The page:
Today, belief-based coaching is the foundation of most organizational coaching programs. Most organizations are not learning organizations, are isolated and resist any contrary evidence that might challenge their beliefs and HR or Learning practices/standards. Many practitioners either are unaware of their level of practice or simply do not want to hear that they require further instructed, more advanced learning.

Evidence-based Coaching versus Belief-based (B-B) Novice Coaching 
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Evidence-based coaching utilizes behavior coaching models that make predictions that can be verified.

- Novice reasoning is characterised by B-B coaches because they have lower levels of validated procedural knowledge and relevant experience. This lack of procedural knowledge has an impact on how novices manage a client. Novices who do not have any history of best practice situational contexts find it difficult to judge the relevance and importance of certain aspects of a task. The notion of pattern recognition or forward reasoning is another key component which separates novice coaches from expert practitioners who are trained and mentored in the use of reliable and proven behavioral coaching models.

- Belief-based coaching attempts to explain why something happened with little chance of ever testing the associations depicted in the explanation. Vagueness or an inability to predict can be attractive to some coaches because they cannot be held accountable for their results. These coaches propagate the Principle of Uncertainty beyond reasonable limits so that any error can be disguised as uncontrolled "nature" rather than deliberate disorder. Evidence therefore, can only place unnecessary constraints and accountability upon their practice.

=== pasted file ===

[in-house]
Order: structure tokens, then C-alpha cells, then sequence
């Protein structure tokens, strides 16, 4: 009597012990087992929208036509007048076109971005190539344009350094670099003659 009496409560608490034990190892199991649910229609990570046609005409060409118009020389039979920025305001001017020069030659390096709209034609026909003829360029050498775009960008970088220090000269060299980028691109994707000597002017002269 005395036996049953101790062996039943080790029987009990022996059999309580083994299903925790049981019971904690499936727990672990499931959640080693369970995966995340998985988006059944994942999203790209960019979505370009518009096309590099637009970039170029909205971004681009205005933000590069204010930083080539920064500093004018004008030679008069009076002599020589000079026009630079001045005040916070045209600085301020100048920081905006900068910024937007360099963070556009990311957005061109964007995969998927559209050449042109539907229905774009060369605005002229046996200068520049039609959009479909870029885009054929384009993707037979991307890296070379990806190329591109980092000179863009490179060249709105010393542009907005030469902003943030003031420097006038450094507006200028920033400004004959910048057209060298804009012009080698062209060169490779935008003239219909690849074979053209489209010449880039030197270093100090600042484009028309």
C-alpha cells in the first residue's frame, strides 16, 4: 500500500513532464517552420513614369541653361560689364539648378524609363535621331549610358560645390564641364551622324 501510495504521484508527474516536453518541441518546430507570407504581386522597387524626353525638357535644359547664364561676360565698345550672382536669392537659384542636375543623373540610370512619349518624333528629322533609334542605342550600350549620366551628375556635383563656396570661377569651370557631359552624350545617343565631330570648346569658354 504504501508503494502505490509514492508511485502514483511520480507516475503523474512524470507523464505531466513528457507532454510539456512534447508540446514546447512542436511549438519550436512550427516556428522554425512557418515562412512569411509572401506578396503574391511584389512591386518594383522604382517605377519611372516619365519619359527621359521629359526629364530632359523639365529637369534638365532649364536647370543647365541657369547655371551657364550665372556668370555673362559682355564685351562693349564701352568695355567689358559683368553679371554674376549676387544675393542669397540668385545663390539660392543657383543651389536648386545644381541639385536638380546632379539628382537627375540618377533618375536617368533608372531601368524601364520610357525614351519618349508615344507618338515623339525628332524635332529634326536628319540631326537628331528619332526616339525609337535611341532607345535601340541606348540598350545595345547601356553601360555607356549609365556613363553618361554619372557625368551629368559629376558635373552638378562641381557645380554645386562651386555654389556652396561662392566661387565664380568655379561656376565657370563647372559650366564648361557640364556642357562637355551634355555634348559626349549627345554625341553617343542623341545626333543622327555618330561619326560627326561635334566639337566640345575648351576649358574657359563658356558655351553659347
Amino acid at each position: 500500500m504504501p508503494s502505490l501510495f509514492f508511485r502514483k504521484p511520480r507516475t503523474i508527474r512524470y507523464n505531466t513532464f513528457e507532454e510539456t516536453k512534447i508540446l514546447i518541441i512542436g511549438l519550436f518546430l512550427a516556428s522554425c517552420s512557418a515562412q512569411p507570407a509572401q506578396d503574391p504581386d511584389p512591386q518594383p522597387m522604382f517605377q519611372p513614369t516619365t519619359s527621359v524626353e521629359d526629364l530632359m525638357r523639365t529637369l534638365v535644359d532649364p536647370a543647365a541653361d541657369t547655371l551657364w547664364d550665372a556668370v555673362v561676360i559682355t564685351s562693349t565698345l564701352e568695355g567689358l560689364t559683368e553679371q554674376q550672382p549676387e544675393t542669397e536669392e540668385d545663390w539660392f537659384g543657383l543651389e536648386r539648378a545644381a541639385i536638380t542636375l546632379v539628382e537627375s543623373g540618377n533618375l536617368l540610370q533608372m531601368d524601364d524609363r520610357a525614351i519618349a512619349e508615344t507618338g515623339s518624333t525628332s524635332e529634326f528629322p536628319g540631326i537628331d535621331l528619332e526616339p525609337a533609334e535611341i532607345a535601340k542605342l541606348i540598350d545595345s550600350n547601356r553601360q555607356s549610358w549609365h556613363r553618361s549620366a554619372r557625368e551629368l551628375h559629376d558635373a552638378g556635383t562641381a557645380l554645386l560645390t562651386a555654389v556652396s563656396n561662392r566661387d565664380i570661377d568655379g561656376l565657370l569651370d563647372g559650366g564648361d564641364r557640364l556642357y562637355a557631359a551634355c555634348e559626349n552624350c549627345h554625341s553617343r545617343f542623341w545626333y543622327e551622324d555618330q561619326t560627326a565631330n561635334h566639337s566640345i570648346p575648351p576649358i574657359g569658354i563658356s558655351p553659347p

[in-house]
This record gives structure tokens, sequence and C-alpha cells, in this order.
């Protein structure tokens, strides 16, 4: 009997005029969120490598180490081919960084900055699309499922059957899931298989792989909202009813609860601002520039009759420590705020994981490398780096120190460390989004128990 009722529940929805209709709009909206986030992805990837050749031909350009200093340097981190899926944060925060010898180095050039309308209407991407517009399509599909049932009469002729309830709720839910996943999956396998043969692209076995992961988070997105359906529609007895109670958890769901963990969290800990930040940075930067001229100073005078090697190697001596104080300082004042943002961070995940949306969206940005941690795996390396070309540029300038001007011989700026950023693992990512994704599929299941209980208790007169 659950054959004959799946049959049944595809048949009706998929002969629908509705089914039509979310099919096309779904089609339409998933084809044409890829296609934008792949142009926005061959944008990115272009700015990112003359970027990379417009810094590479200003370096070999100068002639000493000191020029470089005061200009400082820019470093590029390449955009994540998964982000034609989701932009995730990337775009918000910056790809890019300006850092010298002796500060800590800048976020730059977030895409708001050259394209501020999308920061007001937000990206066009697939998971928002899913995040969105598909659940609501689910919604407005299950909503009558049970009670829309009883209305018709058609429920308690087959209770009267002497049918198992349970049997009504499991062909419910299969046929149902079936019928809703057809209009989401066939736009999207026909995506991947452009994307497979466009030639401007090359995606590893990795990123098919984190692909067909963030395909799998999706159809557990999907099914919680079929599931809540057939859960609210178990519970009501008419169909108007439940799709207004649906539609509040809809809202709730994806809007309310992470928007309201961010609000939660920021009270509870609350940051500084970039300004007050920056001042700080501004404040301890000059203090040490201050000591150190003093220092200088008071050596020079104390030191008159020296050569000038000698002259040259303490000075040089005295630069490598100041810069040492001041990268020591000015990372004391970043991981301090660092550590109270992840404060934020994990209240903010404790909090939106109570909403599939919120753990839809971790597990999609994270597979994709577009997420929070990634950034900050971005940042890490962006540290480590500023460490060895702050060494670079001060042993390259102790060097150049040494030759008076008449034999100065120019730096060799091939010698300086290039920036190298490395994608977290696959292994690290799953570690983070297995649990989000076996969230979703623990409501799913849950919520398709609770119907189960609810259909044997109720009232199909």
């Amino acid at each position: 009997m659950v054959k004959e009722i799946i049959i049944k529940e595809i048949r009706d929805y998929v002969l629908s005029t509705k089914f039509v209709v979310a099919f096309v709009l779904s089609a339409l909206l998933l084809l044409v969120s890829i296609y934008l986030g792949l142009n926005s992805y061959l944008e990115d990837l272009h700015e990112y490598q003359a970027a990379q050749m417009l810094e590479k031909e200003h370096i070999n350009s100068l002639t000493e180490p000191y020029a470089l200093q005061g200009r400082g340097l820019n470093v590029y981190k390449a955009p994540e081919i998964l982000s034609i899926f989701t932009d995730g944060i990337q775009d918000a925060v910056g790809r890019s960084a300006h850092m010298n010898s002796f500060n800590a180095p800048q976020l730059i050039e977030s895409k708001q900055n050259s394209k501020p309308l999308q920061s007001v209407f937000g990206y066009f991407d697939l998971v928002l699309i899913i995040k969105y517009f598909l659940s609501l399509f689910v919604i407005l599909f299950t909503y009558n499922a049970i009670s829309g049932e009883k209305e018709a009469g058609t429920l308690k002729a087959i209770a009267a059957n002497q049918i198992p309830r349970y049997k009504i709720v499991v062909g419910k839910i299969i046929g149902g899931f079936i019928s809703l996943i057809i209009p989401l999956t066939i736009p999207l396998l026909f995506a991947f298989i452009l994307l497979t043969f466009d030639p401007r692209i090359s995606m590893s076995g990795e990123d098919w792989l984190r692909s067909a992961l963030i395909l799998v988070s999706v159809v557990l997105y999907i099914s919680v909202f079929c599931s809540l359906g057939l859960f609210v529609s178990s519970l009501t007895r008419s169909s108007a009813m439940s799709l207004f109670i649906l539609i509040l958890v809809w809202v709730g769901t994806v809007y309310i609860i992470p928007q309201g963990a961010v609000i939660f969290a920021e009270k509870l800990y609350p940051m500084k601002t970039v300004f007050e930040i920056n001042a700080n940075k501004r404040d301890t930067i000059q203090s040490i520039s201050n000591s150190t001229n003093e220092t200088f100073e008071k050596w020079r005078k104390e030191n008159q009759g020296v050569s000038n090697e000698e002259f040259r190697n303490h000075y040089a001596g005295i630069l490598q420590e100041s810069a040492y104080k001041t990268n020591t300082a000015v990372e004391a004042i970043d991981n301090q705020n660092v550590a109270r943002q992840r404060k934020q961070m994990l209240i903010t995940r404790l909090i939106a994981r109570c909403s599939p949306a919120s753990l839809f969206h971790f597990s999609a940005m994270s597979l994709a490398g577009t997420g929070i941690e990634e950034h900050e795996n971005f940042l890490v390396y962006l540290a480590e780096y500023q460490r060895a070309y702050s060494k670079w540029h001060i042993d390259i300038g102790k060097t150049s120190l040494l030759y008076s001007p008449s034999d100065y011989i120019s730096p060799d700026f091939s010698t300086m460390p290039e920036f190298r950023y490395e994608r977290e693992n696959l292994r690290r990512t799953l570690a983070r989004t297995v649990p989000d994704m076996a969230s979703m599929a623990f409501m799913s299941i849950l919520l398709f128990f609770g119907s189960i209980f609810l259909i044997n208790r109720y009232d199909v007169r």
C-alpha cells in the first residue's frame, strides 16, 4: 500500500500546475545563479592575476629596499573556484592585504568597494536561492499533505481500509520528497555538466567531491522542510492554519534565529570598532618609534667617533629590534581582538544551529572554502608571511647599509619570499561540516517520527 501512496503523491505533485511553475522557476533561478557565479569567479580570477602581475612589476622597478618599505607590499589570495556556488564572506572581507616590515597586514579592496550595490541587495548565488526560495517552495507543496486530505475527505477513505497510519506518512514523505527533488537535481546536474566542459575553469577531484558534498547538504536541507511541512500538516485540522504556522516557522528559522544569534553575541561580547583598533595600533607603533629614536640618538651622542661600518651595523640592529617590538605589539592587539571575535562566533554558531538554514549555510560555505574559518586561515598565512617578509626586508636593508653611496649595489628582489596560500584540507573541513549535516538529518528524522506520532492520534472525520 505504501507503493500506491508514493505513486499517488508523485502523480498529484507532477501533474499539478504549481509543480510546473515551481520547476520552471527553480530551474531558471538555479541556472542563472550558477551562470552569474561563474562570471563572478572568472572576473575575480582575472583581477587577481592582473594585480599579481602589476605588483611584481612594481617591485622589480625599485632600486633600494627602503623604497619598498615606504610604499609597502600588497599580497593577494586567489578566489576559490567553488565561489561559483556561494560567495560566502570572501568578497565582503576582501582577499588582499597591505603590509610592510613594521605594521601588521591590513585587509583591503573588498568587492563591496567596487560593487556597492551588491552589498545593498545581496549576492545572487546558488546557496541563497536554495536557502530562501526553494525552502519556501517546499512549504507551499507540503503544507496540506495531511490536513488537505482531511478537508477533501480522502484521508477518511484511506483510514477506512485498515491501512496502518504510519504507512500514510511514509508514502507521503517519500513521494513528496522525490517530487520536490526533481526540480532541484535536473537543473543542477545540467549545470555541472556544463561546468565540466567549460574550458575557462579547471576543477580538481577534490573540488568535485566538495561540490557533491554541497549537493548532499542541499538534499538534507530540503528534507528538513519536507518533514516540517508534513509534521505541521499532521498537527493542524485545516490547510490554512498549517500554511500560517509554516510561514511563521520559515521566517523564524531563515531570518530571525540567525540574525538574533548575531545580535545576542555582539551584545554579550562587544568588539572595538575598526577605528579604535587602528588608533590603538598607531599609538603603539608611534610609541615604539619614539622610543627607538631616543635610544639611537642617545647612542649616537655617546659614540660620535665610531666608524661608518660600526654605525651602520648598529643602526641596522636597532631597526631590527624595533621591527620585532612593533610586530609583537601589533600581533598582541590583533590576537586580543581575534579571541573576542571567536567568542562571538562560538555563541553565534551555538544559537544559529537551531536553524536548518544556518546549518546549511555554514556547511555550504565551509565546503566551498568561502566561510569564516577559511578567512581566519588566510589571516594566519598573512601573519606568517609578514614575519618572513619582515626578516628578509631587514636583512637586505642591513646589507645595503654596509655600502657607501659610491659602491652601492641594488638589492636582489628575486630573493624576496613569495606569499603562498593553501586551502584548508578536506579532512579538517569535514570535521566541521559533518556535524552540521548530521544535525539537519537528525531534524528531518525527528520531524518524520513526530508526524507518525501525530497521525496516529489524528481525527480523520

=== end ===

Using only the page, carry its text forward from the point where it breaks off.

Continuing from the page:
Coaching practices are typically disordered and simplistic in organizations and countries/regions where coaching is being introduced. The sponsors and practitioners who now lead these coaching initiatives need to undertake appropriate training and re-skilling in order to introduce more evidence based practices that are more common in the learning organizations that are leading the world and securing a future for themselves.


The Behavioral Coaching Institute's advanced, fast-tracked
Certified Master Coach Course (Self-Study, Campus or Distance Learning format)provides select course participants industry-proven, evidence based coaching models, skills and techniques in a simple and straightforward way to facilitate their role in optimizing personal, team and organizational learning, performance and development. Many vital evidence based coaching practice protocols, techniques and assessment instruments a professional coach requires are only available to coaches trained and mentored by a expert facilitators who are also trained behavioral scientists. - ..read more

 

 
 
 
   

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 Contents: Evidence based coaching, coaching practice and coaching research, evidenced based coaching and coaching technology, executive coaching, behavioral model, change, evidence based coaching,  psychology, coaching, evidenced based coaching and business coaching, evidence based coaching, coaching practice, coaching research, coaching technology, behavioral model, evidenced based coaching and change, corporate coaching, evidence based coaching models,  evidence based coaching approach, evidence based coaching,  psychology, coaching, evidenced based coaching and business coaching